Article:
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Copenhagen's 2 Degree Target

By Juliet Eilperin

Over the next couple of weeks, you'll hear a lot about the "two-degree target," which refers to the goal of keeping the global mean temperature from rising more than 2 degrees Celsius above pre-industrial levels. (That's equivalent to 3.6 degrees Fahrenheit.) Back in the mid-1990s, the U.N. Intergovernmental Panel on Climate Change projected this would give the world a decent shot at avoiding dangerous climate impacts.

Most leaders have signed off on this goal, including members of the G-20. However some scientists, environmentalists and leaders from vulnerable island nations--including the IPCC's chair, Rajendra K. Pachauri--now say it's too modest. Any new climate deal should identify 1.5 degrees Celsius--or 2.7 degrees Fahrenheit--as the upper limit of a global temperature increase, according to this camp. There's even a billboard on Copenhagen's streets featuring a polar bear and the slogan, "2 Degrees is Too Much."

No matter which number you pick, the current climate plans the nations of the world have set out fall short of this goal. A consortium of U.S.-based scientists has been tracking all the proposals and plugging them into a climate model called C-ROADS to create a Climate Scoreboard. The analysis behind the Scoreboard is here.

According to their calculations, we're headed for an increase of 3.8 degrees Celsius, or 6.8 degrees Fahrenheit, if every nation fulfilled its current climate pledge.

Elizabeth Sawin of the Sustainability Institute, one of the lead scientists on the project, said the most obvious place to make deeper reductions is in the U.S. and developing countries such as China, India and Brazil. But making cuts in major emerging nations, she cautioned, is going to require giving money and other incentives "needed by developing countries to pursue emissions reductions while continuing to develop."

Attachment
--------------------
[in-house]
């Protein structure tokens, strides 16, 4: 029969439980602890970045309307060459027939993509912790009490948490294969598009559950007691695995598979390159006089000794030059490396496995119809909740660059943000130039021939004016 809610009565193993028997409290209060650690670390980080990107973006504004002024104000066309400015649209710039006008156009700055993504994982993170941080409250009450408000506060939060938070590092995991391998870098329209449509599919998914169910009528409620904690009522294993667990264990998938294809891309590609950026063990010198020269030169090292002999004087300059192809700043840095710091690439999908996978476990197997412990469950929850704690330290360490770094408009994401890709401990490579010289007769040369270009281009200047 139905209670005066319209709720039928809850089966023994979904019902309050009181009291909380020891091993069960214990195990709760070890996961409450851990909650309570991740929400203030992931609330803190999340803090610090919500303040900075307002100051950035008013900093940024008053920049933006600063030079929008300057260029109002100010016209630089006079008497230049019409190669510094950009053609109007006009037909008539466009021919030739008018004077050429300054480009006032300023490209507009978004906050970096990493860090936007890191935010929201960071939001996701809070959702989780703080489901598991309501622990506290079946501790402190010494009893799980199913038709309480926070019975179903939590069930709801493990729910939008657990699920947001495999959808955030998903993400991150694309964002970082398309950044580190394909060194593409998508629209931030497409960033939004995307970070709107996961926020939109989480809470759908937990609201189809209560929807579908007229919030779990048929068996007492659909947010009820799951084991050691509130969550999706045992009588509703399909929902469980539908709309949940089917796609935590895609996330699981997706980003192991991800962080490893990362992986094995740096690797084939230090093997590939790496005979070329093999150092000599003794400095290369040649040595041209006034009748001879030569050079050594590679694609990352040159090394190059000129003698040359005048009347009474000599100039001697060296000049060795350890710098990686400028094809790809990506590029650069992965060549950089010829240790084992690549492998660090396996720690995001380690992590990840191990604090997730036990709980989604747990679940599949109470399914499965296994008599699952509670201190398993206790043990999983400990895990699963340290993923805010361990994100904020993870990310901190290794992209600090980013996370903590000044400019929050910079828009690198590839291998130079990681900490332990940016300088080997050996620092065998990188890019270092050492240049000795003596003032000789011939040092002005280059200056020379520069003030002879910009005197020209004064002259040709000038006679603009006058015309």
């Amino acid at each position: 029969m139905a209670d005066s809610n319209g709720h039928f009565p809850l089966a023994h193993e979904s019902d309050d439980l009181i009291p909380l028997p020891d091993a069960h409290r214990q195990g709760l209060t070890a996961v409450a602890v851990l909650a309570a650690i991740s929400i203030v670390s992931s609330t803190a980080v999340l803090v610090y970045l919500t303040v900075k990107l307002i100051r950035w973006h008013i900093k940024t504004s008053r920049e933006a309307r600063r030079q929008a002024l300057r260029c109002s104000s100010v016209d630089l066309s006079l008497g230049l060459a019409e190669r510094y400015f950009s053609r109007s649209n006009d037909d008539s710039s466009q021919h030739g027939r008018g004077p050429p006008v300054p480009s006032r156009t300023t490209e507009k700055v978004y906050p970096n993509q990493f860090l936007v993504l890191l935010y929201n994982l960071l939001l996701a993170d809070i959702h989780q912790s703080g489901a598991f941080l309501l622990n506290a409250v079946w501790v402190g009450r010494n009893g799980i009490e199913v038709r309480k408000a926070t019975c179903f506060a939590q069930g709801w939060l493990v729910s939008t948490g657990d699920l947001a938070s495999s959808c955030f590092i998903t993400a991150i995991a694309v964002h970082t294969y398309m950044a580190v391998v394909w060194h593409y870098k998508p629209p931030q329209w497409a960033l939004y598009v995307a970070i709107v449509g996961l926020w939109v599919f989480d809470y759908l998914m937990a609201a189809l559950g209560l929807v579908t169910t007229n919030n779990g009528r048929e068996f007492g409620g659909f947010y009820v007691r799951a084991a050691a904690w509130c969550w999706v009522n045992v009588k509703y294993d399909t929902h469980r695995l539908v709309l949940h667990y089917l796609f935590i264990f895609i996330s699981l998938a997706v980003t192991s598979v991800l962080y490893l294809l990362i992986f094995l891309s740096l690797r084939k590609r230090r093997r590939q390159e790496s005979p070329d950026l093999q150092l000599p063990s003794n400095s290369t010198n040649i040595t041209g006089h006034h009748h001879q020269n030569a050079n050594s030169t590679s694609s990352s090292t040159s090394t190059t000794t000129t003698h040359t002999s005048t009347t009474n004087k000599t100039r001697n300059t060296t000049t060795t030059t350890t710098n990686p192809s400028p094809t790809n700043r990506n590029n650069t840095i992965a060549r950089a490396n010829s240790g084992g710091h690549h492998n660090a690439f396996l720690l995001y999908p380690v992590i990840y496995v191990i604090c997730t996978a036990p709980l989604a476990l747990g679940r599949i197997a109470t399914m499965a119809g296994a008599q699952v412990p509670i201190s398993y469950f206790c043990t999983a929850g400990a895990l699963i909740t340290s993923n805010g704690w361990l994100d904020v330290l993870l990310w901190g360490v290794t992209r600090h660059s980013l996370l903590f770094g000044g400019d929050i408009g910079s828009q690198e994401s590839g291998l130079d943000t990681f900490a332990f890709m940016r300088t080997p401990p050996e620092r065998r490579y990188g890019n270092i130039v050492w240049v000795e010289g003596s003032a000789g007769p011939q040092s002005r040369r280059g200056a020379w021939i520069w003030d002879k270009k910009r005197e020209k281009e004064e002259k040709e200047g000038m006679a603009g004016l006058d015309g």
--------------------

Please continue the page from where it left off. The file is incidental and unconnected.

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Juliet Eilperin

 |  December 8, 2009; 7:33 AM ET Save & Share:  Send E-mail   Facebook   Twitter   Digg     Del.icio.us   StumbleUpon   Technorati  
Previous: Red-eye to Copenhagen | Next: Does Greece need to be in the black before it can be green?

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Will Disney get exclusive rights to create a Climate Simulator ride next year? You know, to help out the cause and donate money to developing countries so it won't be such a burden to taxpayers--i.e., visitors to the park. If the giving is "fun," it won't seem quite as painful.

Posted by: walk2write | December 8, 2009 1:16 PM
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I am a Post reader and cannot imagine why we have to go farther than George F. Will for information about global change.

Posted by: drstrong | December 8, 2009 9:54 AM
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